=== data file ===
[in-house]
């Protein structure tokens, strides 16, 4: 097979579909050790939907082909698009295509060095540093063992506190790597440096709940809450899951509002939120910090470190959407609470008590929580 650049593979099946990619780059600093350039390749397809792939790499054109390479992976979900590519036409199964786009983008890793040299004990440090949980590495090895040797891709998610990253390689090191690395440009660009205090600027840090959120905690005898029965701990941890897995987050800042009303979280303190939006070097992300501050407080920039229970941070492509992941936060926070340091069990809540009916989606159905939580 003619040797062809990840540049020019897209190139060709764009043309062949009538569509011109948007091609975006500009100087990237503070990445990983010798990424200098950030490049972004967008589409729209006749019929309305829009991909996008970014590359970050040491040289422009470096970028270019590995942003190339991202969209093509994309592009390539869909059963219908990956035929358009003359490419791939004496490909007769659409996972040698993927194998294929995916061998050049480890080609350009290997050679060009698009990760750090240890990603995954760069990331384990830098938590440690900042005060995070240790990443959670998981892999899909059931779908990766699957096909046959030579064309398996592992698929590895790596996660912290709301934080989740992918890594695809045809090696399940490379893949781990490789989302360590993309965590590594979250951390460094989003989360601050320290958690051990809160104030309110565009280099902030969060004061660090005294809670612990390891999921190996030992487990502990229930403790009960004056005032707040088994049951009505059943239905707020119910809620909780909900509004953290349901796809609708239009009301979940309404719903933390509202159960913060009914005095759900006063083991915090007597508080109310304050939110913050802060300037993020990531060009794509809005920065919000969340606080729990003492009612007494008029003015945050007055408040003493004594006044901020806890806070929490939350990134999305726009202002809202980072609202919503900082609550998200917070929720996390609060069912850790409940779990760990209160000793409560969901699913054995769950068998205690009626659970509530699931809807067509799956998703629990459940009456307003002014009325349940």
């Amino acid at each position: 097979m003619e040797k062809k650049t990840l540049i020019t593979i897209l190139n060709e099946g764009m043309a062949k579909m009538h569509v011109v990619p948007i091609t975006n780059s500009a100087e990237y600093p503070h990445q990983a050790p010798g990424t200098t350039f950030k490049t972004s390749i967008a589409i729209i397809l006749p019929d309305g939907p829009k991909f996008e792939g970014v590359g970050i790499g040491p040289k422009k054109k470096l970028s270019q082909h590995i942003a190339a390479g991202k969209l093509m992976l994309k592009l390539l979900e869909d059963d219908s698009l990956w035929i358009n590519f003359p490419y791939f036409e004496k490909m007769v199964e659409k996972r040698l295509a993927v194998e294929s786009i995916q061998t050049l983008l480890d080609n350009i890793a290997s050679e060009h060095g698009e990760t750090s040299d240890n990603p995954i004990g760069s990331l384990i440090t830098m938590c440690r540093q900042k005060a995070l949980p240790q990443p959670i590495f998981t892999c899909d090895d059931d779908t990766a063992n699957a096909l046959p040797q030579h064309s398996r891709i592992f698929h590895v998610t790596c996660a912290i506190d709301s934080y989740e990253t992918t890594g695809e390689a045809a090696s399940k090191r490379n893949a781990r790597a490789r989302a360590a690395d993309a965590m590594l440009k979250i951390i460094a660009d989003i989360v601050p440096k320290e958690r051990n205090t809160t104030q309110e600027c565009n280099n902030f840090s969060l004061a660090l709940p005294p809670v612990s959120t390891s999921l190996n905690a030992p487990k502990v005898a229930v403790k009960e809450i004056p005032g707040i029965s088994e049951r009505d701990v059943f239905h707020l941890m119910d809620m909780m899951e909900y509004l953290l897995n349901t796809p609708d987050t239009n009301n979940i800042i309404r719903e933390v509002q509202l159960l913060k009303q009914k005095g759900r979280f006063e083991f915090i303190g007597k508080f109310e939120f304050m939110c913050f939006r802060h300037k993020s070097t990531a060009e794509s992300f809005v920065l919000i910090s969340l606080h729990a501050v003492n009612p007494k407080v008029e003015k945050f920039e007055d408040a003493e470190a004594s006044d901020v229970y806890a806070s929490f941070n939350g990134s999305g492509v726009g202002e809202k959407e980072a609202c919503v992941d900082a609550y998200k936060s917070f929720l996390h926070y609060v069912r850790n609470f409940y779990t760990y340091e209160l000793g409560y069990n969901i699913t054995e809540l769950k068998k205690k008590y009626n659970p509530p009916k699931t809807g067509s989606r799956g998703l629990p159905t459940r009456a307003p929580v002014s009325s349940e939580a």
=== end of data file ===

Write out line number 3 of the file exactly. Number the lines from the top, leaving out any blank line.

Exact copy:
């Amino acid at each position: 097979m003619e040797k062809k650049t990840l540049i020019t593979i897209l190139n060709e099946g764009m043309a062949k579909m009538h569509v011109v990619p948007i091609t975006n780059s500009a100087e990237y600093p503070h990445q990983a050790p010798g990424t200098t350039f950030k490049t972004s390749i967008a589409i729209i397809l006749p019929d309305g939907p829009k991909f996008e792939g970014v590359g970050i790499g040491p040289k422009k054109k470096l970028s270019q082909h590995i942003a190339a390479g991202k969209l093509m992976l994309k592009l390539l979900e869909d059963d219908s698009l990956w035929i358009n590519f003359p490419y791939f036409e004496k490909m007769v199964e659409k996972r040698l295509a993927v194998e294929s786009i995916q061998t050049l983008l480890d080609n350009i890793a290997s050679e060009h060095g698009e990760t750090s040299d240890n990603p995954i004990g760069s990331l384990i440090t830098m938590c440690r540093q900042k005060a995070l949980p240790q990443p959670i590495f998981t892999c899909d090895d059931d779908t990766a063992n699957a096909l046959p040797q030579h064309s398996r891709i592992f698929h590895v998610t790596c996660a912290i506190d709301s934080y989740e990253t992918t890594g695809e390689a045809a090696s399940k090191r490379n893949a781990r790597a490789r989302a360590a690395d993309a965590m590594l440009k979250i951390i460094a660009d989003i989360v601050p440096k320290e958690r051990n205090t809160t104030q309110e600027c565009n280099n902030f840090s969060l004061a660090l709940p005294p809670v612990s959120t390891s999921l190996n905690a030992p487990k502990v005898a229930v403790k009960e809450i004056p005032g707040i029965s088994e049951r009505d701990v059943f239905h707020l941890m119910d809620m909780m899951e909900y509004l953290l897995n349901t796809p609708d987050t239009n009301n979940i800042i309404r719903e933390v509002q509202l159960l913060k009303q009914k005095g759900r979280f006063e083991f915090i303190g007597k508080f109310e939120f304050m939110c913050f939006r802060h300037k993020s070097t990531a060009e794509s992300f809005v920065l919000i910090s969340l606080h729990a501050v003492n009612p007494k407080v008029e003015k945050f920039e007055d408040a003493e470190a004594s006044d901020v229970y806890a806070s929490f941070n939350g990134s999305g492509v726009g202002e809202k959407e980072a609202c919503v992941d900082a609550y998200k936060s917070f929720l996390h926070y609060v069912r850790n609470f409940y779990t760990y340091e209160l000793g409560y069990n969901i699913t054995e809540l769950k068998k205690k008590y009626n659970p509530p009916k699931t809807g067509s989606r799956g998703l629990p159905t459940r009456a307003p929580v002014s009325s349940e939580a």